I’ve never been good with words. I prefer to tap.


        Taps, soon settling into a comfortable rhythm.

It’s simple … predictable. Not all taps are made equal, you know. No, no, NO. They’re jam packed with meaning.


        Taps: Da DA da da DA da da DA DA.


Note the syncopation, how the emphasis is on the downbeat. That means, ‘Hurry up, I’m excited’.


        Changes to a slower, monotone tap.


That’s the ‘I’ve just bored myself into a heart attack’ tap … often featured in Maths class. Hang on, here’s the best one!

        Two quick taps.


I give up. No, that’s what the tap means! It’s what wrestlers do when they’ve had enough. They don’t shout ‘Help!’ or ‘I surrender’. No way!

        Tapping twice.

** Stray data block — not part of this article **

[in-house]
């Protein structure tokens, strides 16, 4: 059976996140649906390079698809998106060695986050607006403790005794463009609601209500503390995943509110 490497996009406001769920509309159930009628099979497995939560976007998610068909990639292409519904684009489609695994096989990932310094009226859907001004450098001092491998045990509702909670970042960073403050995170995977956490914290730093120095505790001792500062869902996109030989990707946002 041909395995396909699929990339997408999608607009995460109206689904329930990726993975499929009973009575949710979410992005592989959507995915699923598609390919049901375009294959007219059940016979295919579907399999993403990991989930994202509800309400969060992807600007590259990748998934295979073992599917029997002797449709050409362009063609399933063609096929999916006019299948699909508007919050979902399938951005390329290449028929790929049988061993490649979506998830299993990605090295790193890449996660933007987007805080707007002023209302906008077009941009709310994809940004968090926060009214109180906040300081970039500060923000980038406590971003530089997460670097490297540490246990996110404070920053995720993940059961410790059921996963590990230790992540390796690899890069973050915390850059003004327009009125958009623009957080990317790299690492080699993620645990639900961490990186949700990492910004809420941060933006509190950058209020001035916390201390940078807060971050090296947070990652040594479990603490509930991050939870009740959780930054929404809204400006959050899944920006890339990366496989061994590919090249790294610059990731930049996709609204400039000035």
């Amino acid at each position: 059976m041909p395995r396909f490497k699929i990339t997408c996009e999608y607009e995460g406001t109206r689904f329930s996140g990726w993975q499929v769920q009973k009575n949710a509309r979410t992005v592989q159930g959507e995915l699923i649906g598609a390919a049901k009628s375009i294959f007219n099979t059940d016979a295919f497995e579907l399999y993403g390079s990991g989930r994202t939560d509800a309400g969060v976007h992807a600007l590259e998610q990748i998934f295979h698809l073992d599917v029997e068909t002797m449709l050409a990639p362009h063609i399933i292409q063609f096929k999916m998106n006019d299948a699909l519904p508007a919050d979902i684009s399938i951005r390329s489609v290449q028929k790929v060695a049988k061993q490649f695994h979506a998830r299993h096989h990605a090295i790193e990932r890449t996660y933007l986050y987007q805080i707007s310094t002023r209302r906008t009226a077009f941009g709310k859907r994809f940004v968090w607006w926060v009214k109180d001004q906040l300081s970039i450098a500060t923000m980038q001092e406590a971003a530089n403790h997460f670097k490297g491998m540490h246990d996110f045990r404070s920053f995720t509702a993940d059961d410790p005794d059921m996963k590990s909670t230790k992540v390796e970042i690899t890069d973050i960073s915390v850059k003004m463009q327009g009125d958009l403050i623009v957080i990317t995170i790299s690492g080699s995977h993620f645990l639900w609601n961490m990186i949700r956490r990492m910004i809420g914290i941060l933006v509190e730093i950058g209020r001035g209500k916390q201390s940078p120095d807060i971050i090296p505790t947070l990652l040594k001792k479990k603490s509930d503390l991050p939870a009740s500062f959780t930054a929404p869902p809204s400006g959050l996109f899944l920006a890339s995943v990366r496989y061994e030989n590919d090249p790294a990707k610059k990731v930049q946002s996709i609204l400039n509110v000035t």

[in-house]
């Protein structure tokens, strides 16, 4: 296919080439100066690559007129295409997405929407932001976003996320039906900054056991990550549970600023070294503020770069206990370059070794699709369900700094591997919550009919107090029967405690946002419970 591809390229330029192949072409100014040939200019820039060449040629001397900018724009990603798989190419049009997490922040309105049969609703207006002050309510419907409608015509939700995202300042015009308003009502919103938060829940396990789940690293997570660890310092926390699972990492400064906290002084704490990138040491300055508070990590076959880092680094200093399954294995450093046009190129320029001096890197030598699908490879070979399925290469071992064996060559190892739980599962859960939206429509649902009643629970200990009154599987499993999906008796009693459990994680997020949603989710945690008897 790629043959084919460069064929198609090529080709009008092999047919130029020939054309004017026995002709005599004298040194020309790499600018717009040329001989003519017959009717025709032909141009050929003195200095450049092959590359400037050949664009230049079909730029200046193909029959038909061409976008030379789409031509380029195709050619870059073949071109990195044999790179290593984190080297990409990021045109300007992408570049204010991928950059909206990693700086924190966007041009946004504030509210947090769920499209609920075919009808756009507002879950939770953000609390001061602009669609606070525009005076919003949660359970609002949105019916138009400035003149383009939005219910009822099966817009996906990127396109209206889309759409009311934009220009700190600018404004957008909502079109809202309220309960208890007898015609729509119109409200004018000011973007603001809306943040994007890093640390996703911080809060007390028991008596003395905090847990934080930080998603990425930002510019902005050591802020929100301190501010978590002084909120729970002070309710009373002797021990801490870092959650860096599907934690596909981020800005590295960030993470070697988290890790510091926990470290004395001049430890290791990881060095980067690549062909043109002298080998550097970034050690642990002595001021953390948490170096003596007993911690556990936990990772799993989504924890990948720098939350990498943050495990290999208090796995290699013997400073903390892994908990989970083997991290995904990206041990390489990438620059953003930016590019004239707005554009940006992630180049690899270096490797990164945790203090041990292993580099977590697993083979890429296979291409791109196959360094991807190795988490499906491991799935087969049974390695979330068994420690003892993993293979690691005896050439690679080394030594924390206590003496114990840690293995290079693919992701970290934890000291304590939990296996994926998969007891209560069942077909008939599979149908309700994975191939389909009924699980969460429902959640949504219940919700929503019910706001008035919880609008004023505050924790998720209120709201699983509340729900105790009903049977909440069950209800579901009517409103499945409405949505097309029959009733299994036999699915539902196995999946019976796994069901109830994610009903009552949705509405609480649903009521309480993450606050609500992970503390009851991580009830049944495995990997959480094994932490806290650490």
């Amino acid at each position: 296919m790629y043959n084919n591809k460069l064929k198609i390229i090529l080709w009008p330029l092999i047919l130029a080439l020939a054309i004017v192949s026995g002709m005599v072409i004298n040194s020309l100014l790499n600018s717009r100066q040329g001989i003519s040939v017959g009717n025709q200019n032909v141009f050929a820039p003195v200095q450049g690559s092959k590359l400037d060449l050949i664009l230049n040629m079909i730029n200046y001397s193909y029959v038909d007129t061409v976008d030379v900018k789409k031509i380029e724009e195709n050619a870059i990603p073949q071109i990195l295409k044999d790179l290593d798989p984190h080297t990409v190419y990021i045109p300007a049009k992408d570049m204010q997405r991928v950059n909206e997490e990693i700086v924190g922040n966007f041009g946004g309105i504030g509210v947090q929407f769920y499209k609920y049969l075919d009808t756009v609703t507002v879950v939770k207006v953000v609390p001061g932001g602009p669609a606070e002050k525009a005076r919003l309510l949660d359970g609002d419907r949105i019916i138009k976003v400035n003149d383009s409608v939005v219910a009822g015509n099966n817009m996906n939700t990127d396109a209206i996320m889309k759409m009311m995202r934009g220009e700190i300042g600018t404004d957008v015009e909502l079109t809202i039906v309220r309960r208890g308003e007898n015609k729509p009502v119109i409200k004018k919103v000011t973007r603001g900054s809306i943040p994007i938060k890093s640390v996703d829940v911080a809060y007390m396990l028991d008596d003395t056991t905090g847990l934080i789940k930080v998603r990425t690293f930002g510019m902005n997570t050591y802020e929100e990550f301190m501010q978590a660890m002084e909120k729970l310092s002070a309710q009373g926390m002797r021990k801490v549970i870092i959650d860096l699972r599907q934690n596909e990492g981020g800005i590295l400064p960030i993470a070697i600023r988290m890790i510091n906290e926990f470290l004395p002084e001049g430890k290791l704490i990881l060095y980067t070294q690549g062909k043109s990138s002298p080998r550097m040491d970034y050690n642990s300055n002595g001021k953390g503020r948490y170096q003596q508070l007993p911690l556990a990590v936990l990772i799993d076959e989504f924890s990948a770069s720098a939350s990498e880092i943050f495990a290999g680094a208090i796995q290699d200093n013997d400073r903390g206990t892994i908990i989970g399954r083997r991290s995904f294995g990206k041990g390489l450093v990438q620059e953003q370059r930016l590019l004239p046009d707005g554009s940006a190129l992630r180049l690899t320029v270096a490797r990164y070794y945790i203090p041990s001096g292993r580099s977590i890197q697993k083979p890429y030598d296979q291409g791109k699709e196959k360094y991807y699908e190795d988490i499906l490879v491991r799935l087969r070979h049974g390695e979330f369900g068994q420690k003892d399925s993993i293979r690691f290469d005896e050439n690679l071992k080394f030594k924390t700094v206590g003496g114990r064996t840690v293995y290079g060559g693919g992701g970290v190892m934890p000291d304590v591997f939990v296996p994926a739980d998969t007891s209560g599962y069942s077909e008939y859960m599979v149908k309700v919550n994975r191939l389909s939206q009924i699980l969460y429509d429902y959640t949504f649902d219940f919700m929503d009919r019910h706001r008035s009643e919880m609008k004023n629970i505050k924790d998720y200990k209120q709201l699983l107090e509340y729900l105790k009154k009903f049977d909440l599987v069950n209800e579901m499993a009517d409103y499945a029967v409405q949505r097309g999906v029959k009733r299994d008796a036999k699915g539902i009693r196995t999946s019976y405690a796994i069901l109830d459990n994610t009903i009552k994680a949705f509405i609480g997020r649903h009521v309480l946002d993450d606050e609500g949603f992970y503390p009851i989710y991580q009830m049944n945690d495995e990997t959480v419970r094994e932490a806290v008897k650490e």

They tap out. And the match is over. Simple.




Sometimes I feel like tapping out. Calm down! I’m not talking ‘bout that! I’m just saying, tapping gives me something to focus on. Something meaningful.

You know those really sad movies, where the kid’s dog dies, and you sit there all misty-eyed, thinking, I don’t even cry. Where’s this shit coming from? Or someone trips when they’re walking and you crack up, even though a little voice in your head says, Hope they didn’t hurt themselves. It’s instinct. Your body doing something without your head telling it to.


        Heartbeat is heard.


Listen, do you hear that? You gotta pay attention! It’s soft, just a murmur really. Whenever I think of Freya, it’s there. The rhythm. It’s strong and steady with reverb.

        Fights unseen opponent with good physicality.

A techno beat racing my heart … that skips and holds, cutting in when I least expect it, flipping time signatures left and right, breaking all the rules.